“I’m sorry guys but we’re going to have to cut you.”

“What? We’ve been in every production every year.”

“I know. I’m sorry. But our funding has been diminishing daily and our expenses have increased tremendously. Expenses we never saw coming. So the production has to be cut way down this year. I’m so sorry”

Thanksgiving 2020: the downsized production. The cutting board decisions aren’t easy. What once and always was needs to be rethought, reconsidered, reconfigured. Who’s in our pod? What does pod even mean? My mind darts back and forth. My eyes narrow? I say to my son, “You’re my pod. But you’re having everyone? ..everyone??”
“Mom, we see them all the time. You know that.”
He’s talking about his in-laws. They do they see them all the time. We see them.. often. We all live in the same town. But they are pod-adjacent to Jack and me not pod-secure. That pod is not my pod. Reconsider..again. Make a different decision… again.

“Okay, so you’ll come up here,” my sister says. My older sister by 12 years. “It will just be you, Jack, Stephen and me.” Stephen is my brother. My older brother by 9 years. I feel okay about this. I know their movements, like ours, are pretty limited. Not quite quarantine but quarantine-ish. Is -ish enough? The numbers continue to rise. And rise. Another group text. Another conversation. Yesterday I say with trepidation, “I think we’re going to stay put. It’s just too risky.” The backlash I expect never comes. Instead there’s a text this morning: “I’ve cancelled the Russo’s turkey.” Turns out ‘-ish is not enough. She’s my older sister by 12 years. He’s my older brother by 9 years. I’m 68. You do the math.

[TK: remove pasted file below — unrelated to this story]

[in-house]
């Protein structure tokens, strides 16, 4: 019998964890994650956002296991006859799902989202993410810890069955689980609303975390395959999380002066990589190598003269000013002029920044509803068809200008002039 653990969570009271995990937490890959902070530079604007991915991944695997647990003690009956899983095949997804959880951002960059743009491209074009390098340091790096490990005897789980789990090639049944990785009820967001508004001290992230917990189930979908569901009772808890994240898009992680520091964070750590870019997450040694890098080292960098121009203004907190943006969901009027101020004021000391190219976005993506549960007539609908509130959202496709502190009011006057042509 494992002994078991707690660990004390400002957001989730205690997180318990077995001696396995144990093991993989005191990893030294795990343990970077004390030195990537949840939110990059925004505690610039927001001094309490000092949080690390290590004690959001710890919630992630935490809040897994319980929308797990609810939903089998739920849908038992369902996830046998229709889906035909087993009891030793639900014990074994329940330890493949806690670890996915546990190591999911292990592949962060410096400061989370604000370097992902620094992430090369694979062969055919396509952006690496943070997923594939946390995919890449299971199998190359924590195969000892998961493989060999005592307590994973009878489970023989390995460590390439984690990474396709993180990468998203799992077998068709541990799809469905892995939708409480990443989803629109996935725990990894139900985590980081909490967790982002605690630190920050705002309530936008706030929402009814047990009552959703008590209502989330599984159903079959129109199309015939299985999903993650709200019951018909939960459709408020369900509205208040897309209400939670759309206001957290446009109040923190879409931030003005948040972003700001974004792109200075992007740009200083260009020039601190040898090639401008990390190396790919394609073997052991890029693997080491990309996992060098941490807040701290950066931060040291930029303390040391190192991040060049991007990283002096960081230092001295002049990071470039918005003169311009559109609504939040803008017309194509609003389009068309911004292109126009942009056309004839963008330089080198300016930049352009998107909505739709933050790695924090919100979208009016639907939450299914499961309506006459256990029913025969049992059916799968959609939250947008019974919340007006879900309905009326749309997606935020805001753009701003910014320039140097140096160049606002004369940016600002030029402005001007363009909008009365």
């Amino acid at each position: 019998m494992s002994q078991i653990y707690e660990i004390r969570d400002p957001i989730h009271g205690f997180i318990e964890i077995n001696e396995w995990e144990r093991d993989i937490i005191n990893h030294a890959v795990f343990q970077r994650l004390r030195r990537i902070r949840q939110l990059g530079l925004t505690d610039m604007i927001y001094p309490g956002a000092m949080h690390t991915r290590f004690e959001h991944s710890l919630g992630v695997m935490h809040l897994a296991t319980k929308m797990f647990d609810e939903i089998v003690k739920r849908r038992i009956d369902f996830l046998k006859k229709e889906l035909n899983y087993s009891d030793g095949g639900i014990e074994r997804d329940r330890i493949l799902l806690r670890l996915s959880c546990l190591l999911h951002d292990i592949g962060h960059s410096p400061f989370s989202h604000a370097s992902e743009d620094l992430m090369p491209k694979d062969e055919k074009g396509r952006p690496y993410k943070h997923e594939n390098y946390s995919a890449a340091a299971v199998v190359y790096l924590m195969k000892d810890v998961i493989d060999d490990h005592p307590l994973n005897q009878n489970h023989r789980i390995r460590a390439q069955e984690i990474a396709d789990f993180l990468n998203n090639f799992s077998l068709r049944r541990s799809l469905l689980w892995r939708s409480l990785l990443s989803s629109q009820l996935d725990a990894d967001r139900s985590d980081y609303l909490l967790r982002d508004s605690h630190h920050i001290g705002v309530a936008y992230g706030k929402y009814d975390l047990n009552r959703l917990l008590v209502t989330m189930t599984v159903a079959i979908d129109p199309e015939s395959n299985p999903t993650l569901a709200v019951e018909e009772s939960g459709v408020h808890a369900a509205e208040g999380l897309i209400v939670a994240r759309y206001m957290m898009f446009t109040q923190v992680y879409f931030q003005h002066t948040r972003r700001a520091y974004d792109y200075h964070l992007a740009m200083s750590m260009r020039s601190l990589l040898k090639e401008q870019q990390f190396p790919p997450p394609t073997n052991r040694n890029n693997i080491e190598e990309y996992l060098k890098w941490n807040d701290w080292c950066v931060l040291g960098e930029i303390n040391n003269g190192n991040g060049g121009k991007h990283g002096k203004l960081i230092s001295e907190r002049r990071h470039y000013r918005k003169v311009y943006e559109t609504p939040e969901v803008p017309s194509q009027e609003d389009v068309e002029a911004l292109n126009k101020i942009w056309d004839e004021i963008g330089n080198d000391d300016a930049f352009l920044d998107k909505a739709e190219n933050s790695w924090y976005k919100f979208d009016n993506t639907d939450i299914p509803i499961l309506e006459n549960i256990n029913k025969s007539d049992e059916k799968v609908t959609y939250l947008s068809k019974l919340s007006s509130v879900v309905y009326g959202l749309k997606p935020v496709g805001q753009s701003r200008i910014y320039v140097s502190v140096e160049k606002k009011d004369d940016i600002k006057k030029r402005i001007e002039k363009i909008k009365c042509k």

I begin to look up recipes for “your smaller Thanksgiving”. A turkey breast in the slow cooker looks interesting. Stuffing in a pie plate. Should I try to make my own cranberry sauce or dress up that Ocean Spray whole berry can instead? Who gives a shit? runs through my mind.

“I wouldn’t be surprised if we’re in lockdown by mid-week,” my Manhattan daughter tells me. “I’m getting tested on Tuesday and then again next Tuesday. “

There’s HIV testing for potential sexual partners and now there’s Covid testing for potential visits home. Standing in a testing line is the new NYC normal. She’s supposed to take the train up to see us for the Thanksgiving weekend. We’ll avoid the big crowd at her brother’s house and have a ‘feast’ for 3. Then she can see Rosie the day after. That’s the plan. So far. Days until Aunty Britt’s visits are usually crossed off on the calendar. Rosie gets giddier and giddier with anticipation. We haven’t mentioned this visit lately and her 6 year-old mind hasn’t quite remembered and so we remain silent.

“I hope this works out Mom but don’t be surprised if it doesn’t.”
“It’s okay, hon. I get it,” I reply. I feel another crack open in my heart.

It’s 10 days before Thanskgiving 2020. The numbers keep rising. Just a week ago we had ventured out for our first foray into indoor dining. It went fine. Local restaurant. Big room. Very few people. Everyone masked. Not a lot of chit chat. It was nice to be waited on again: well no it was kind of boring. No people watching. Minimal conversation. We’re done with restaurants for a while. It’s not worth it. As we were leaving they gave us a paper Thanksgiving catering menu for 4. I stuffed it into my purse. Last night I fished it out.

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